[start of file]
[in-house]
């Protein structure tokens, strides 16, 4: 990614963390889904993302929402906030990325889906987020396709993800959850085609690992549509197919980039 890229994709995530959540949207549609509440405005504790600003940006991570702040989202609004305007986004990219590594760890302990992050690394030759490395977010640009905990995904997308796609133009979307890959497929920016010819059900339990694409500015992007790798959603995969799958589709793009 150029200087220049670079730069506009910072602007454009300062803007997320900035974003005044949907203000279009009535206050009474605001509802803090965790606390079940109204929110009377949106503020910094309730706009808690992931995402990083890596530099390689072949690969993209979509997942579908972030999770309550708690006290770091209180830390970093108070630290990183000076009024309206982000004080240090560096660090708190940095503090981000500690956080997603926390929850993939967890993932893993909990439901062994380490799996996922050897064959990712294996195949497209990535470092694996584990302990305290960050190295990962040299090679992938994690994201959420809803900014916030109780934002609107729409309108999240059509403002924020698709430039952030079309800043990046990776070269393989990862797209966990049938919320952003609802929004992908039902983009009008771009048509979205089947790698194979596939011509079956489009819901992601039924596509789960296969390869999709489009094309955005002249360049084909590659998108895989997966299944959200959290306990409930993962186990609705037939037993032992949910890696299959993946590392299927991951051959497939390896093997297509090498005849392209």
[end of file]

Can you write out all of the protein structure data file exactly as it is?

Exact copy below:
[in-house]
């Protein structure tokens, strides 16, 4: 990614963390889904993302929402906030990325889906987020396709993800959850085609690992549509197919980039 890229994709995530959540949207549609509440405005504790600003940006991570702040989202609004305007986004990219590594760890302990992050690394030759490395977010640009905990995904997308796609133009979307890959497929920016010819059900339990694409500015992007790798959603995969799958589709793009 150029200087220049670079730069506009910072602007454009300062803007997320900035974003005044949907203000279009009535206050009474605001509802803090965790606390079940109204929110009377949106503020910094309730706009808690992931995402990083890596530099390689072949690969993209979509997942579908972030999770309550708690006290770091209180830390970093108070630290990183000076009024309206982000004080240090560096660090708190940095503090981000500690956080997603926390929850993939967890993932893993909990439901062994380490799996996922050897064959990712294996195949497209990535470092694996584990302990305290960050190295990962040299090679992938994690994201959420809803900014916030109780934002609107729409309108999240059509403002924020698709430039952030079309800043990046990776070269393989990862797209966990049938919320952003609802929004992908039902983009009008771009048509979205089947790698194979596939011509079956489009819901992601039924596509789960296969390869999709489009094309955005002249360049084909590659998108895989997966299944959200959290306990409930993962186990609705037939037993032992949910890696299959993946590392299927991951051959497939390896093997297509090498005849392209």